It doesn’t take a hardcore Whovian to appreciate this awesome LEGO TARDIS interior by AdNorrel. The builder says he was inspired after watching the episode Journey to the Center of the TARDIS. This build isn’t based on any specific room inside the TARDIS — it’s the builder’s own design — and it captures the Doctor Who aesthetic perfectly.
I love the use of the gold wings and crystal pieces on the detailing of the crystal holder, and the Hero Factory drums as crystals. However, the real star of the show is the floor. It seems simple at first glance, but close inspection reveals an intricate design of gears and Technic parts, giving the impression that the gears of time are turning beneath the mythical crystal.
The photography is wonderful as well, be sure to click through to the builder’s photostream to see more beautiful shots!
Builder Didier Burtin shows that your LEGO bricks causing great foot pain was their devious plan the whole time, with his brick-built interpretation of the meme. Didier’s build is my favorite of all the physically built versions I’ve seen, especially with the shape of the foot in the diagram.
Tread carefully. These bricks are most painful when you least expect them.
A magical place is how Jonas Kramm describes this serene little home tucked under a tree. What’s interesting is how there’s a particular element that belongs to the LEGO Duplo family that’s part of this build. If you’ve not spotted it yet, it’s the green grass element that forms the roof of the home. I wonder what beings live in this fairy tale wonderland — earth fairies, or ground trolls, or was it the home of Groot from Guardians of the Galaxy? I’ve got my eyes on that hole in the tree trunk, just waiting to see what pops out of the curious-looking land.
Speedyhead recreated the destruction of Princess Leia’s home planet of Alderaan, a classic Star Wars scene, with LEGO. The lighting effect on the laser and forced perspective planet is stunning. The detailed Imperial architecture shouldn’t be overlooked though; the texture of the window and separation of floor panels are on point.
Mashed potatoes are awfully tasty, aren’t they? Or diced, fried potatoes. Or baked potatoes. Really, potatoes any way I could have them are awfully tasty. That doesn’t seem to be good news for our friend on the cutting board, does it?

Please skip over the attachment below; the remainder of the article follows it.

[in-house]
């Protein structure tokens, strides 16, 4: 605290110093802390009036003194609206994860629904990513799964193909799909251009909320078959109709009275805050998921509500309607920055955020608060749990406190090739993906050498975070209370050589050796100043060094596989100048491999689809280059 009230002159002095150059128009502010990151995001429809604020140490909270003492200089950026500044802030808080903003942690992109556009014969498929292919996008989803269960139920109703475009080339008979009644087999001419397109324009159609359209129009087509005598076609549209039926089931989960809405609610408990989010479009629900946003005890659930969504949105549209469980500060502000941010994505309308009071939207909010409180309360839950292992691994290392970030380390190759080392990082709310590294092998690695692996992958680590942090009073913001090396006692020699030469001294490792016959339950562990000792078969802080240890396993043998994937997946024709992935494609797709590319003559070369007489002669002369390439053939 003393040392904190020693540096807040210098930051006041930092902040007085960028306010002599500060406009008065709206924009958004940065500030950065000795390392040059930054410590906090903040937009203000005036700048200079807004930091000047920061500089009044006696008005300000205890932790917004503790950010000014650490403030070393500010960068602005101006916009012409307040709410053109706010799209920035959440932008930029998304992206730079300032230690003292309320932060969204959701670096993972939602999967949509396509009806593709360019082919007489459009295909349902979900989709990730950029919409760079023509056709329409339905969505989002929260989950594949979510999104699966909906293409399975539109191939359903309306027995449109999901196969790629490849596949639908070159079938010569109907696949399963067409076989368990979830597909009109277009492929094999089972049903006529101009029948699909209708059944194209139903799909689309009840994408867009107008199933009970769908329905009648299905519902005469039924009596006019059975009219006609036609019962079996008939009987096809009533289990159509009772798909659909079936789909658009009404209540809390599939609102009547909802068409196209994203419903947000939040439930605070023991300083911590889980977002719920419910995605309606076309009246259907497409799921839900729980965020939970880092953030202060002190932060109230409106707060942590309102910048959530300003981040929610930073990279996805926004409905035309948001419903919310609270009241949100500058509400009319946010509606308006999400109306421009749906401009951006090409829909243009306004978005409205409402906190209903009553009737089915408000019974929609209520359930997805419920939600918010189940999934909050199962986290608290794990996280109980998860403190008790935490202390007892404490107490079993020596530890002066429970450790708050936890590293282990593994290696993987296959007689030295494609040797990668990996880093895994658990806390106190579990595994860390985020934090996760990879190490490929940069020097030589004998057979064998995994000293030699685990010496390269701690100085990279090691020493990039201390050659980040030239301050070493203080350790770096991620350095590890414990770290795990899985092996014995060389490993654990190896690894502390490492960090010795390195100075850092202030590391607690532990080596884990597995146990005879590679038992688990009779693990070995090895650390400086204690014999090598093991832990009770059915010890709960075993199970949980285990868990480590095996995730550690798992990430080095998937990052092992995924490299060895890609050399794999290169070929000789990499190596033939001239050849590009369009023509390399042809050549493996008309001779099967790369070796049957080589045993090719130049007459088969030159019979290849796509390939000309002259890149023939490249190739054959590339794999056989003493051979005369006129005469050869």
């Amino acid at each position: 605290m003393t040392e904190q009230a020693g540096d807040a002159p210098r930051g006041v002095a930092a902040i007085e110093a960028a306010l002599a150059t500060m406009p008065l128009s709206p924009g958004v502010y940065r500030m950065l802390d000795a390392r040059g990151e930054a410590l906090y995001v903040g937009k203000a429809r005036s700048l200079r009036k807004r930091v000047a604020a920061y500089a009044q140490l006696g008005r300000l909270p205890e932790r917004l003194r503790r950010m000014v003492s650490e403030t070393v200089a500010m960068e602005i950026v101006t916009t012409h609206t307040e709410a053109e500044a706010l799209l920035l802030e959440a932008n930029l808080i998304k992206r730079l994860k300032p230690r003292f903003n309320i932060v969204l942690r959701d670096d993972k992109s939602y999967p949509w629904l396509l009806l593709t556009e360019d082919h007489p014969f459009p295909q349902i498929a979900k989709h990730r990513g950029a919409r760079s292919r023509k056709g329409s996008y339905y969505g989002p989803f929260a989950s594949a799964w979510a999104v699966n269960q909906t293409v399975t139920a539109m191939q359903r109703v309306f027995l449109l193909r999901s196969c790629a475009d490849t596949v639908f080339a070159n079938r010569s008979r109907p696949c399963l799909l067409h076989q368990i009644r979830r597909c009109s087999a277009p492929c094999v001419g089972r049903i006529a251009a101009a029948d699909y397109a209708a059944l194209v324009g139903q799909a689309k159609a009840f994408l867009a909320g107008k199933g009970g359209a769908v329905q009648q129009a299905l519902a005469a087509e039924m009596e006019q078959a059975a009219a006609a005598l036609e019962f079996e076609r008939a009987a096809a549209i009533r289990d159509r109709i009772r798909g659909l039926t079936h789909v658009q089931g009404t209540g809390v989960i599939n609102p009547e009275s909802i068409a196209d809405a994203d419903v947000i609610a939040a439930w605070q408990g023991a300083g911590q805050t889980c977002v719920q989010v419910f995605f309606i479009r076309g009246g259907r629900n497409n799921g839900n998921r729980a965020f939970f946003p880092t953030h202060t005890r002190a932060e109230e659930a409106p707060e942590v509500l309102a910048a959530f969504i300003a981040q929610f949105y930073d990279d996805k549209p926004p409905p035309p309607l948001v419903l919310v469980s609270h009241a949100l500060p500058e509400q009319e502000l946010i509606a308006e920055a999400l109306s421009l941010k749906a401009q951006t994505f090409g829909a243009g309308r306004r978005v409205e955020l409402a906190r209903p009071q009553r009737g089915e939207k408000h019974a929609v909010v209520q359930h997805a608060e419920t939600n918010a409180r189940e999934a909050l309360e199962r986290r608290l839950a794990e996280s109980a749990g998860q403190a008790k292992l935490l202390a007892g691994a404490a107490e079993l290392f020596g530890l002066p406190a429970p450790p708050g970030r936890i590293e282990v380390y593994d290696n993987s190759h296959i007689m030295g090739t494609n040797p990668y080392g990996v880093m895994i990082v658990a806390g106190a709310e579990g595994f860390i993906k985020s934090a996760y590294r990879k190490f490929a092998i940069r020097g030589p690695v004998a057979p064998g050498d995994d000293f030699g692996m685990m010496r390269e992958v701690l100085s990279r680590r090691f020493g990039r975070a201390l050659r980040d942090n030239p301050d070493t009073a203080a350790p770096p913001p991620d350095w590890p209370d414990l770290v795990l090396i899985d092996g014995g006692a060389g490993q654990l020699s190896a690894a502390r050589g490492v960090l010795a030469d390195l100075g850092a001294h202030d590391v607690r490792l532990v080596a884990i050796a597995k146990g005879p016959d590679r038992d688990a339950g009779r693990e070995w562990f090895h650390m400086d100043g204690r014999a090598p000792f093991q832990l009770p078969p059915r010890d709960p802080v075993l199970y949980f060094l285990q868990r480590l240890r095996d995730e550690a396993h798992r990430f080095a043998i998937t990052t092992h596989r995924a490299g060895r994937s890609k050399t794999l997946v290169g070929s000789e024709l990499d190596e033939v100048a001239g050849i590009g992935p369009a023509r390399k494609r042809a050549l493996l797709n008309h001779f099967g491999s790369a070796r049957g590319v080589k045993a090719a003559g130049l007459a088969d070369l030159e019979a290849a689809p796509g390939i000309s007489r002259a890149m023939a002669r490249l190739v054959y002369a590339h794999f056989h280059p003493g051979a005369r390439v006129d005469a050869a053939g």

TBB staple Barney Main gives us a delightful scene, preparing potatoes for their delicious end. Though I don’t think our appreciation is shared by the subject on the cutting board, if those large eyes and worried face are any indicator.
While you ponder the potato’s fate, check out the other details: the skin peeler, the book, the knife, and the gas stove top. The potato masher is particularly ingenious!
Looks like someone is still trying to fulfil their new year’s resolution. Kosbrick has created a perfect brick-built gym scene for his current Iron Builder contest, and the use of the paint roller handle is genius.
On his blog, Kos explains the build was a reminder of official modular builds, and I’ve got to say it does. It also reminds me that I do have to hit the gym really soon!
I love the clean futuristic look of this scene by Wami Delthorn, contrasted with the dreary everyday chore of vacuuming the floor. The subtle textures in the floor and the walls make otherwise boring flat surfaces far more interesting than they have any right to be.
Brother Steven artfully captures the moment a home intruder breaks in and steals the owner’s valuables, before subsequently escaping and murdering the wronged homeowner. I never quite got the moral of that story.
I particularly like the expression on the giant’s face in the picture above, but be sure to check out the full shot for the fantastic details.
Masterful storyteller Bart De Dobbelaer shares another otherworldly scene with us in this mysterious diorama. As much as I enjoy Bart’s episodic stories, the lack of backstory here is somewhat nice as well, leaving the viewer to fill in the blanks for themselves.
While the mech in the foreground might be the focus of this latest scene from Nooreuyed, the dense foliage and vibrant greenery of the jungle background is the real star here. The action isn’t lacking either, with muzzle flashes and splashing water all combining to really bring this scene to life.
eldeem brings you a diorama inspired by the 1942 painting Nighthawks by Edward Hopper. The scene is the culminating installment of the builder’s “Hawks in the Night” series, which features some very effective camera work.
If you’re a fan of the painting, you might have missed Alex Eylar’s Nighthawks of the Living Dead, featured on this august blog back in 2010.